KARINA LEPNER, CAST MEMBER, FASHION HUNTERS: I mean basically, I mean it is. It is really difficult first of all just to get those high-end items and to get our high-end clients in. I mean just like we curate the shop really well. And it just, it just, it involves a lot of networking and a lot of like -- you know, just --

AMBRIA MISCHE, CAST MEMBER, FASHION HUNTER: Going out and extracting the merchandise.

HAMMER: And what makes it perfect for reality TV, is the demand for this kind of stuff, the kind of prices consignment shops sell them for is extraordinary. And there`s no shortage of drama on this show "Fashion Hunters".

I want to take a look on what happens when a woman walks into second time around. She`s got a couple of Chanel bags she wants you guys to sell. Let`s see what happens here.

UNIDENTIFIED FEMALE: My God. My God. Ambria, it`s very rare we get Chanel bags in the store.

UNIDENTIFIED FEMALE: I actually got them at a garage sale.

UNIDENTIFIED FEMALE: What did you pay for these?



UNIDENTIFIED FEMALE: That was one $10. I`m going to die. So, I pay $10 for this, you guys can get me $3,000 for it, I would -- die, on the spot.

UNIDENTIFIED FEMALE: So, this bag is real, you need to cut me a deal, because I want to buy this bag.

UNIDENTIFIED FEMALE: It`s really not fair for Karina just to take it before we`ve even consigned it.

HAMMER: I love it. So people really kind of freak out over these situations. Give me a sense, or, are people, when the cameras are off you know, stuff we may not see, are they ducking it out trying to get the bags and shoes that you guys selling on the set?

MISCHE: Obviously it`s a store. It can be really quiet and calm, and then had an item comes in, like a $4,000 jumbo Chanel bag, that`s obviously a high demand. I mean, the tension can go from 0 to a hundred in five seconds and then suddenly you have women kind you know - which Karina calls it hawking. They start looking at it. Then well, I was here first. I`d offer this much. And I get really tense. You have to know how to get these women in line.

HAMMER: You worked very hard to bring in the extraordinary fashion labels to sell at a fraction of what you know, we would pay at retail. And of course, this is worlds away from what we see "the Kardashians" and "the Real Housewives of Beverly Hills" wearing and using on reality TV. It`s sort of a different mode.

Given me a sense what you think the secret is behind the success of a show like yours? Is it simply the economic downturn or is it so much more than that.

LEPNER: Well, I think it is a little bit of both. I think basically the success of this show is -- people just being able to come in and find these fabulous deals nap is the best kept secret. I mean just coming in and finding high-end you know, items for a third to a quarter of retail, and I just -- you know --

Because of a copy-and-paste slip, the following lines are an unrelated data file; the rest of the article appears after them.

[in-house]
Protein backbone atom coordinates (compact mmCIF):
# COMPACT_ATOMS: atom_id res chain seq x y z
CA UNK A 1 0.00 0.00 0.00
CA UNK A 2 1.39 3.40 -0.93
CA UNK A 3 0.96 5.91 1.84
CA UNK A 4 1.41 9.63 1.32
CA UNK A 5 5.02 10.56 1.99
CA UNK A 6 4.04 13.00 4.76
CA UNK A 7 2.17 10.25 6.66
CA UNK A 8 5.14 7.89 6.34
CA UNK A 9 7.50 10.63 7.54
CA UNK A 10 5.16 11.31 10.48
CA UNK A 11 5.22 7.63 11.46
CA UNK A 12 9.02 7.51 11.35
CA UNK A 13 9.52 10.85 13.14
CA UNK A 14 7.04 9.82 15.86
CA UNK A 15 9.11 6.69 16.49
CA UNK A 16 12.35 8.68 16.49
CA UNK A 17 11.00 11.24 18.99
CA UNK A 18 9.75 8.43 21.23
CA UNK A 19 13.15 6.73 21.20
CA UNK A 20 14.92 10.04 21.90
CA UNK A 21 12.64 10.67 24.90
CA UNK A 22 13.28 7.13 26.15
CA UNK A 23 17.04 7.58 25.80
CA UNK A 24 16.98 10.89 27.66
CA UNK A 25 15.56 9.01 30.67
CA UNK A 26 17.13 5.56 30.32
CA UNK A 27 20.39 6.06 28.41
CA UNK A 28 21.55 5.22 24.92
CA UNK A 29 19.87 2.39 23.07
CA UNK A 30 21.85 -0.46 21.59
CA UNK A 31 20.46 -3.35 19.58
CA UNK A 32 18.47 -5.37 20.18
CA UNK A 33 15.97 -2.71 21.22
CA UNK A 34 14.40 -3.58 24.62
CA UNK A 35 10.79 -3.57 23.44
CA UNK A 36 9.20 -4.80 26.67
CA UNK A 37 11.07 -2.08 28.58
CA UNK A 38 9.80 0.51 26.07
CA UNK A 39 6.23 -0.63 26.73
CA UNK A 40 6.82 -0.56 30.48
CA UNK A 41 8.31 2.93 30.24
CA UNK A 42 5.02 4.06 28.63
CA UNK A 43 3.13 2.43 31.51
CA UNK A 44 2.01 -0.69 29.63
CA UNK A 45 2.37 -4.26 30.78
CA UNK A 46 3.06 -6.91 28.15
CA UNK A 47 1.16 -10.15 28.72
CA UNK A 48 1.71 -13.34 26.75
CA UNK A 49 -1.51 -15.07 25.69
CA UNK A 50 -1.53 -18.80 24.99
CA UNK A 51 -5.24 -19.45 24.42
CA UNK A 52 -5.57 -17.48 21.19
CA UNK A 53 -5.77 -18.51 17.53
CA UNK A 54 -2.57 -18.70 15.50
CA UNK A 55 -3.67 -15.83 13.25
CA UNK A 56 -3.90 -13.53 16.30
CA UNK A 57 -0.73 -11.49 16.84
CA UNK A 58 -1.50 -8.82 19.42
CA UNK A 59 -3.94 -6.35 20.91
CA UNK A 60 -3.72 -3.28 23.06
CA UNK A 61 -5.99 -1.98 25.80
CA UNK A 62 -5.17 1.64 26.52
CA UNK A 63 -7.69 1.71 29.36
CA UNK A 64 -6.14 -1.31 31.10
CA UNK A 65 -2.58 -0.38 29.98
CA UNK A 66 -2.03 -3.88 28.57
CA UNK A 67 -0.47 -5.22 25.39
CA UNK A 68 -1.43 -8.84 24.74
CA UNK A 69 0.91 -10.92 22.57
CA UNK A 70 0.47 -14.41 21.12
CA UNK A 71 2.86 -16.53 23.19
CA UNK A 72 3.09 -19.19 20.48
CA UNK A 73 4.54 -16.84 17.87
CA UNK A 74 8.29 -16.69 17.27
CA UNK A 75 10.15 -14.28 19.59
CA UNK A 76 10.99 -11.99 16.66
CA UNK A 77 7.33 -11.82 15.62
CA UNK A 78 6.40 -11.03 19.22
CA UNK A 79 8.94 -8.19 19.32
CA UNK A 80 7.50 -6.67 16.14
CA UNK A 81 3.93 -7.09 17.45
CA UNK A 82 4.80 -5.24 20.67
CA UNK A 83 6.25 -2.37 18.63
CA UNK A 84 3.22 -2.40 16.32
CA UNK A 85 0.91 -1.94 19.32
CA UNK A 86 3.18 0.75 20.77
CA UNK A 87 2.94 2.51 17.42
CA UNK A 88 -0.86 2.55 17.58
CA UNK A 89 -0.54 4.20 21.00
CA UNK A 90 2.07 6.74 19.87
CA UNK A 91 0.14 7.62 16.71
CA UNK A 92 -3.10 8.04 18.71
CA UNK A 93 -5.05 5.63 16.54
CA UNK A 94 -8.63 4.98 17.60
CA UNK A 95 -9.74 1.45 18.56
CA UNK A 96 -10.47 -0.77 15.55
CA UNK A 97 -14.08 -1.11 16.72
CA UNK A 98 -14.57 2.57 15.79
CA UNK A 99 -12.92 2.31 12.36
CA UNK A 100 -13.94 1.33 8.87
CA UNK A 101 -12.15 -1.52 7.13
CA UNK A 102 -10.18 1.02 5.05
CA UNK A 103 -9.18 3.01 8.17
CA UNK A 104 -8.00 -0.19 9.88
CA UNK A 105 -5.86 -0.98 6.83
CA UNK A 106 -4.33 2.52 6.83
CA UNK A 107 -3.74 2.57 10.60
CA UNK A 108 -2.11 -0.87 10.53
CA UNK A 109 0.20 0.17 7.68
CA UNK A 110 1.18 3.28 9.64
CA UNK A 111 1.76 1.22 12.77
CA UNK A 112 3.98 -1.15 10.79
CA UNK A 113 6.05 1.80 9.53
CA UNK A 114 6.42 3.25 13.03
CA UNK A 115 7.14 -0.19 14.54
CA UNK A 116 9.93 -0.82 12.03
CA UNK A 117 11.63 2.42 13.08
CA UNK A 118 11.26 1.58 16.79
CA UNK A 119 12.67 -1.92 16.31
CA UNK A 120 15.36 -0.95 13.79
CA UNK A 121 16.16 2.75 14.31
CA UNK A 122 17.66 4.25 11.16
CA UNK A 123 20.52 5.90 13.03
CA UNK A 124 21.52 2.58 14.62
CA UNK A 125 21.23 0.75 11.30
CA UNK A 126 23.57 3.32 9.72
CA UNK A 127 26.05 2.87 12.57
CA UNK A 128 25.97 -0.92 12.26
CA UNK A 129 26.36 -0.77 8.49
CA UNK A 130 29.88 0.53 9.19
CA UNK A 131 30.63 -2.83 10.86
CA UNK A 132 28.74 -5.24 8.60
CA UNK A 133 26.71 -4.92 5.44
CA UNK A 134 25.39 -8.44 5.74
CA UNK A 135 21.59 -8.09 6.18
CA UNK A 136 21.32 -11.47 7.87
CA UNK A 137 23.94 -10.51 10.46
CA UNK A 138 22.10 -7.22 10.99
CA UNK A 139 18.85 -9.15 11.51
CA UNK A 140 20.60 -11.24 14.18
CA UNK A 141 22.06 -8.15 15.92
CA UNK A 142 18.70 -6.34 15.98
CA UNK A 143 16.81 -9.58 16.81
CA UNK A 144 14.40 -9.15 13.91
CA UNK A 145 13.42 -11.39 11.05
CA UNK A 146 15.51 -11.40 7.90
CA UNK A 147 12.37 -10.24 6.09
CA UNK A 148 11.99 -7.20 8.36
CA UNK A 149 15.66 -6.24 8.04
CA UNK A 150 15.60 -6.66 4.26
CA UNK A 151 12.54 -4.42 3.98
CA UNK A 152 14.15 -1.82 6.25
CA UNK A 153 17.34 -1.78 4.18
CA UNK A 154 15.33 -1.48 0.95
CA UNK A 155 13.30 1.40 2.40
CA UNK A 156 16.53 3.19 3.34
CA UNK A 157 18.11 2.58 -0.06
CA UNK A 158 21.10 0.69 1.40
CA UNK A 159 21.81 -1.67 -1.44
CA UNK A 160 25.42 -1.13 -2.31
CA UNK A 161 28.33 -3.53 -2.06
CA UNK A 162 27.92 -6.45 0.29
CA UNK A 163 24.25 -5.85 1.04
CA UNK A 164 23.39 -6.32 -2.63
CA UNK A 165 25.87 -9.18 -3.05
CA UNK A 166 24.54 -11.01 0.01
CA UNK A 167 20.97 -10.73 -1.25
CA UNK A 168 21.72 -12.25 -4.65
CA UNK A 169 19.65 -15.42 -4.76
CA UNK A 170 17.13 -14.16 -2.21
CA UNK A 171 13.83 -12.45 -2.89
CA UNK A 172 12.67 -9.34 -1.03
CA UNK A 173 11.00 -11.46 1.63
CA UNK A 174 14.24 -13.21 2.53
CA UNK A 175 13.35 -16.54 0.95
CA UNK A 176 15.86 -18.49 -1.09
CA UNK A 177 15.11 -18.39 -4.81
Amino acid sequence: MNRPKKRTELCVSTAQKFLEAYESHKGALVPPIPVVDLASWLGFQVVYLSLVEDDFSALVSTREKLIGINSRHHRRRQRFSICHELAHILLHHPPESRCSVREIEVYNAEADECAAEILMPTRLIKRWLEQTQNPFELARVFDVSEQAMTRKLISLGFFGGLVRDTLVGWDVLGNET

MISCHE: Even the wealthy right now are looking for a return on their investment, if you will.

HAMMER: Yes, of course.

MISCHE: So like, maybe a lot of the "Real Housewives" should be shopping at our store.

HAMMER: And if a little hair pulling actually happens and is caught on camera because everybody wants that same Chanel bag, then so be it. Great to meet you, guys.

Best of luck with the show.

MISCHE: Thank you.

LEPNER: Thank you so much.

HAMMER: Appreciate you being here.


HAMMER: And there are more big reality money secrets tonight. So just how much do TV most popular reality stores stand a profit from their new-found success. And you name it. They`ve got clothing lines, perfumes, appearances, even paid to tweet.

"Keeping up with the Kardashians ". "Jersey Shore" and "The Housewives" franchise. Is reality TV, millions away to go these days? If you want to make big bucks? I`ll get the inside track from a true Hollywood insider "Real Housewives of Beverly Hills" star Dana Wilkey. She let us in on the secret to cashing in.


HAMMER: What an amazing success you have been. Separate from "Real Housewives of Beverly Hills." You threw these amazing, elaborate out of the box parties. You do them here. You do them over in Europe. You`ve had tremendous success, and now you`re developing into reality TV which is a booming business for a lot of newcomers that leads to many things.

What is the insider`s secret, in your mind, to making the most out of the opportunity you`re given by all the exposure you receive from reality TV?

DANA WILKEY, STAR, THE REAL HOUSEWIVES OF BEVERLY HILLS: Well, I think it`s really important to remember that as a business person, you have to look at a business as if you`re famous or you`re not fame famous. If you have a good idea and can execute, you should do it. Use the fame only as a promotional tool. I don`t believe you can make any business work just by being a reality star.

HAMMER: People do seem to be shocked, though, how much money you can make, once you have made it in reality TV. I mean, people freak out when they hear the Kardashians, the situation from "Jersey Shore" among other reality stars pocket literally millions and millions of dollars.

Would you consider all of them to be the exception to the rule or is it really possible is for anybody whose made a name for themselves to pocket big bucks?

WILKEY: They`re an exception to the rule, for sure. I don`t believe -- Bethany, for example, they said $140 million. Turns out she had eight. I mean, you know - I think it`s a lot of it is, you know, inflated.